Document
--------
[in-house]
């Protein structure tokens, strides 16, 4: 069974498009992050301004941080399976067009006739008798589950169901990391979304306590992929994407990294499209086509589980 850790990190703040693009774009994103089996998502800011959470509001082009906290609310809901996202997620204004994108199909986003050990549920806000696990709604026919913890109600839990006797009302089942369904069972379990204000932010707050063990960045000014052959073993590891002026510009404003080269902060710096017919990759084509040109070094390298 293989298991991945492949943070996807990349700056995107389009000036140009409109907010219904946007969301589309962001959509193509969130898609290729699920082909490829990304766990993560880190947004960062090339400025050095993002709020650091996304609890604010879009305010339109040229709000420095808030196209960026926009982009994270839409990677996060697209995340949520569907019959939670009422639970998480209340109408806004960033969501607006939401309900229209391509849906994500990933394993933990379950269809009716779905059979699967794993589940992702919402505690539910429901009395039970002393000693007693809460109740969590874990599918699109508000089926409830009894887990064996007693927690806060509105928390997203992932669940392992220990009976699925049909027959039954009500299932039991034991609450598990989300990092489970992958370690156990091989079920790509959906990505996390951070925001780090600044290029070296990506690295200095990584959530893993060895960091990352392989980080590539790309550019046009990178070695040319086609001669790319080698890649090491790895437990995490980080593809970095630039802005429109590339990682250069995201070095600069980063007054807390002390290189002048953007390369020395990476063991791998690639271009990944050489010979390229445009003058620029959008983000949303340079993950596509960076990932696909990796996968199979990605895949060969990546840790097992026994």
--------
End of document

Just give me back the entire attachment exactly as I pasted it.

[in-house]
């Protein structure tokens, strides 16, 4: 069974498009992050301004941080399976067009006739008798589950169901990391979304306590992929994407990294499209086509589980 850790990190703040693009774009994103089996998502800011959470509001082009906290609310809901996202997620204004994108199909986003050990549920806000696990709604026919913890109600839990006797009302089942369904069972379990204000932010707050063990960045000014052959073993590891002026510009404003080269902060710096017919990759084509040109070094390298 293989298991991945492949943070996807990349700056995107389009000036140009409109907010219904946007969301589309962001959509193509969130898609290729699920082909490829990304766990993560880190947004960062090339400025050095993002709020650091996304609890604010879009305010339109040229709000420095808030196209960026926009982009994270839409990677996060697209995340949520569907019959939670009422639970998480209340109408806004960033969501607006939401309900229209391509849906994500990933394993933990379950269809009716779905059979699967794993589940992702919402505690539910429901009395039970002393000693007693809460109740969590874990599918699109508000089926409830009894887990064996007693927690806060509105928390997203992932669940392992220990009976699925049909027959039954009500299932039991034991609450598990989300990092489970992958370690156990091989079920790509959906990505996390951070925001780090600044290029070296990506690295200095990584959530893993060895960091990352392989980080590539790309550019046009990178070695040319086609001669790319080698890649090491790895437990995490980080593809970095630039802005429109590339990682250069995201070095600069980063007054807390002390290189002048953007390369020395990476063991791998690639271009990944050489010979390229445009003058620029959008983000949303340079993950596509960076990932696909990796996968199979990605895949060969990546840790097992026994």